The third reason is that the effect of the poem as list is playfulness, and playfulness means fun. When you’re reading something on your own, you don’t want the thing you’re reading to be a drag or without some kind of reward. It’s a basic principle, but it’s worth repeating, especially when one begins to feel frustrated with his own work and can’t figure out why the poems aren’t working, and the reason for the poems not working could very well be the absence of fun.
Listing isn’t Parker’s only trope in this collection. He also demonstrates the capacity to write stimulating narrative poems, and my favorites of his narrative poems are his fables. Not that long ago I started seeking out fairy tales, parables, and fables—it was how I was trying to cope with my own writing’s stagnation at that point in time. Let me confess another bias: I am fond of narratives that aren’t subject to the same rules of physics as that of the world we inhabit. I want to see and experience things I know aren’t possible in the world I live in. When I read “My giant carries me over snowy fields/ through a small town above the rooftops/ and the frosted ruins of rooftop gardens,” I’m having fun. But it’s more than spectacle. Something unusual and funny and poignant is happening in the poem, as the speaker reveals to us that “I am in love and I am carried/ by love// as though on the shoulder of a giant.” So while I’m a little bummed that I’m not seeing a literal giant giving a ride to a man, the metaphor—being in love is to ride the shoulder of a giant—is touching, for lack of a better word, and there’s also that impossible to explain trust I have in reading this poem that being in love has been captured faithfully in the manifestation of riding the shoulder of a giant. I buy it.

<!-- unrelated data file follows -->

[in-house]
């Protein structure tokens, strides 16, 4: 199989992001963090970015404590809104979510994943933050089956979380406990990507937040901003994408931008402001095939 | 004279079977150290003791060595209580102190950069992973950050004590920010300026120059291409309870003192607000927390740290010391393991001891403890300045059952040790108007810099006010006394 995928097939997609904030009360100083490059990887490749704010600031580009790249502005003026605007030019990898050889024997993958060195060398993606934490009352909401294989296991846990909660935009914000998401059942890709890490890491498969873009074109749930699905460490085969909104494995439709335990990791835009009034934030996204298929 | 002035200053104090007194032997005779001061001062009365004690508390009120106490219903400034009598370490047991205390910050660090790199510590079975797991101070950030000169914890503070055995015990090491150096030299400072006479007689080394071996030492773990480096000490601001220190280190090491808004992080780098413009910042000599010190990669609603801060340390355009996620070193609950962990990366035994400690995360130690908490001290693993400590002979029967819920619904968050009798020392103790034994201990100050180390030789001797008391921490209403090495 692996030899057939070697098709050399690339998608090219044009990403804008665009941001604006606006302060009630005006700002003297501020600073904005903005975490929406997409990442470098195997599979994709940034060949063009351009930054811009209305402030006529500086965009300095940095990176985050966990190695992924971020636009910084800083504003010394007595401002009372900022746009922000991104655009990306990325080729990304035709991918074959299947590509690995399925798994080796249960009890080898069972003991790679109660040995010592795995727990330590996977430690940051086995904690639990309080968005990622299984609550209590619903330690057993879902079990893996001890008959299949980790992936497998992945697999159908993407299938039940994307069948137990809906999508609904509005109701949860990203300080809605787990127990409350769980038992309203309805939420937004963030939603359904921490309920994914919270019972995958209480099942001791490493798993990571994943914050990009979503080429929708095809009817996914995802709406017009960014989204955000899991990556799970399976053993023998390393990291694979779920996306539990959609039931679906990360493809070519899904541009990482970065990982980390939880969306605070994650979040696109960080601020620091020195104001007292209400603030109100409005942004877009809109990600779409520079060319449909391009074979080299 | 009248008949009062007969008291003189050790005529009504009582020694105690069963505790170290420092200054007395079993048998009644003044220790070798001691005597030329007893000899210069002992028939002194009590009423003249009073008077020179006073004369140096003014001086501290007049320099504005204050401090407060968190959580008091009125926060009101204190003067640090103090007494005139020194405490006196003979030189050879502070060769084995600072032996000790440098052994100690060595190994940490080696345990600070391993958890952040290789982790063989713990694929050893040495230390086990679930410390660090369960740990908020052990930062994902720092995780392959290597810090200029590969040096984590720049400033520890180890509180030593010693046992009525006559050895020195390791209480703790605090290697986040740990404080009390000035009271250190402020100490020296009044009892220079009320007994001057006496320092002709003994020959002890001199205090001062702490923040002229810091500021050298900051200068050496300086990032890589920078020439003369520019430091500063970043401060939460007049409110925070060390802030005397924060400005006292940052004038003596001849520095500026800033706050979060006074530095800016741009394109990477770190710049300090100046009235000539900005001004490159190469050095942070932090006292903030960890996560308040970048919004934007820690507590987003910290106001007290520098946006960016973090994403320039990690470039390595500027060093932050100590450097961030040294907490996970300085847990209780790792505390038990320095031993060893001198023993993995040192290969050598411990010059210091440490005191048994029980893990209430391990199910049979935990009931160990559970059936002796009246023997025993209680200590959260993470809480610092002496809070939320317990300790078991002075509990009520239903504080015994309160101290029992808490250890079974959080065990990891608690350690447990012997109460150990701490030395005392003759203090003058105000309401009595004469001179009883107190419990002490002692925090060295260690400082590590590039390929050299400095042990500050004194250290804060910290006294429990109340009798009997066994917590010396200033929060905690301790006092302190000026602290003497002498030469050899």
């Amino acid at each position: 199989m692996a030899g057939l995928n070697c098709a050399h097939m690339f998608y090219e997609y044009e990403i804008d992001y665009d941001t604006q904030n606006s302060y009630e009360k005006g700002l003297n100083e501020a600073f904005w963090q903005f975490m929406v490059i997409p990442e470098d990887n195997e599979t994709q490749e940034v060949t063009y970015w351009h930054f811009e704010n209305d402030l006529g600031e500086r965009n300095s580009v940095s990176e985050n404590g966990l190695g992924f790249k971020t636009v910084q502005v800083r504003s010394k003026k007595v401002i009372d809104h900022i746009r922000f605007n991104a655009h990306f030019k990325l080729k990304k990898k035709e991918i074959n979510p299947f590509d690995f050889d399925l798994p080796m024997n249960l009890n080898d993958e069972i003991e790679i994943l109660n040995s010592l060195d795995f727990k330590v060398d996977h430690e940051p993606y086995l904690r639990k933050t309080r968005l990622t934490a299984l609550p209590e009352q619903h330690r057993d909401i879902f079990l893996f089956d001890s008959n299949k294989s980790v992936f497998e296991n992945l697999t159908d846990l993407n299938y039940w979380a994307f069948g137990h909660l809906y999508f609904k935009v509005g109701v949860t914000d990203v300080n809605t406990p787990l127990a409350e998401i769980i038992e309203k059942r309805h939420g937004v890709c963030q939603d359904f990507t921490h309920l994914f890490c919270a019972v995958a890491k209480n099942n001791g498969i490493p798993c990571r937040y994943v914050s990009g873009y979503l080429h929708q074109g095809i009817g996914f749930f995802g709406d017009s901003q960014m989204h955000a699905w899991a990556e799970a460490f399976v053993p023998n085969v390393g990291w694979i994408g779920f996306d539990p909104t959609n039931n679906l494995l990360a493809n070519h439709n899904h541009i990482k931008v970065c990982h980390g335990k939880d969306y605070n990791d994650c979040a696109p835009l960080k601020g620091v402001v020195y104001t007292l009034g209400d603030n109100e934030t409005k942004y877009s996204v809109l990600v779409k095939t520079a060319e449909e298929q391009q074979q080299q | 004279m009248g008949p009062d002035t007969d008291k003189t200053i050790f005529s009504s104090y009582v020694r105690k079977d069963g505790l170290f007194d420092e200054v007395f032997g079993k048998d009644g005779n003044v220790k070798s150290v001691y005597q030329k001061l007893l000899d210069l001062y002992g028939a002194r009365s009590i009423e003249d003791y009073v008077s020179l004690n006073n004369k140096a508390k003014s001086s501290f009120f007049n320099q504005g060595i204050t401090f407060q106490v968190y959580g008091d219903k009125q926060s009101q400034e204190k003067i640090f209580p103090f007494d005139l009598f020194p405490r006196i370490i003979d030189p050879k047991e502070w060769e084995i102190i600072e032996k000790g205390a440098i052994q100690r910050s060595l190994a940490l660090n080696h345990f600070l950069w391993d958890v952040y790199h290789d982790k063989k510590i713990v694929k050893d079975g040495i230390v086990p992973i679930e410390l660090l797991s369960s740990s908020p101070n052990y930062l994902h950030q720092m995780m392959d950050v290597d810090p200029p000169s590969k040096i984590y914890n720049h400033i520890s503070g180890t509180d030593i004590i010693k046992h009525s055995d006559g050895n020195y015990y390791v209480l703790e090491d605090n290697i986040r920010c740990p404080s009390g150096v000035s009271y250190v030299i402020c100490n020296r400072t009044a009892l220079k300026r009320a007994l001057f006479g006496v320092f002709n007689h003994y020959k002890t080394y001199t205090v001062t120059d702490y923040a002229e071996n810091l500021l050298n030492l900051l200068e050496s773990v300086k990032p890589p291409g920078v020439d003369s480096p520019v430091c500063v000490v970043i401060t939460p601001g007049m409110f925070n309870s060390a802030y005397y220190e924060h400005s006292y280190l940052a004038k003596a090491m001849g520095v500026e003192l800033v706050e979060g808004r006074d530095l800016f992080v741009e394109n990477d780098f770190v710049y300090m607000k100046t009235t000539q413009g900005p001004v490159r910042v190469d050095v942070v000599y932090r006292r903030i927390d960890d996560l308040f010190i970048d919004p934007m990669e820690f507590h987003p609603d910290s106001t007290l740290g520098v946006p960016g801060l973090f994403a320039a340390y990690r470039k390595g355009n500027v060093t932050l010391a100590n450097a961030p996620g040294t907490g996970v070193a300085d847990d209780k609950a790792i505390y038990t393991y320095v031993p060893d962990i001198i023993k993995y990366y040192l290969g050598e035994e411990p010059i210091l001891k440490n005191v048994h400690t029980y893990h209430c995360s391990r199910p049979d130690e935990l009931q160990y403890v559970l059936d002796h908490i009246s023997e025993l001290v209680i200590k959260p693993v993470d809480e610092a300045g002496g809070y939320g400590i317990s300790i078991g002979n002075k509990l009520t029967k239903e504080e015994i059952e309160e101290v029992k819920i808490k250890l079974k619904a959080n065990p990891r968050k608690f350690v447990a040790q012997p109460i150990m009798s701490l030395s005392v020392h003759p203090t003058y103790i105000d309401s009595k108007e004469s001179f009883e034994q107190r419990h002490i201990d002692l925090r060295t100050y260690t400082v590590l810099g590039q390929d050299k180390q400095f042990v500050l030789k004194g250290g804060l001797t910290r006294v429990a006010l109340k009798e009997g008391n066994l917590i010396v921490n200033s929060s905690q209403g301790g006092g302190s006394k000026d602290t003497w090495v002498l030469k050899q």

So I apologize to poetry for having gone sour, again. I thank Parker for this engaging collection for bringing me back. I also apologize to Parker, because I in no way feel I have come close to offering the intelligent reading—and I’ve certainly not articulated my feelings about reading this book to the degree I would like—this book deserves, but, for now at least, I am content with having read something and simply enjoyed it, and I look forward to future readings and becoming better acquainted with this exciting world.
Christopher Prewitt is a poet, short story writer, and essayist. Professionally, he teaches. He has also worked in retail and fast food. He is originally from southeastern Kentucky, but currently resides in western Virginia. He served as poetry editor for Inscape and Minnesota Review.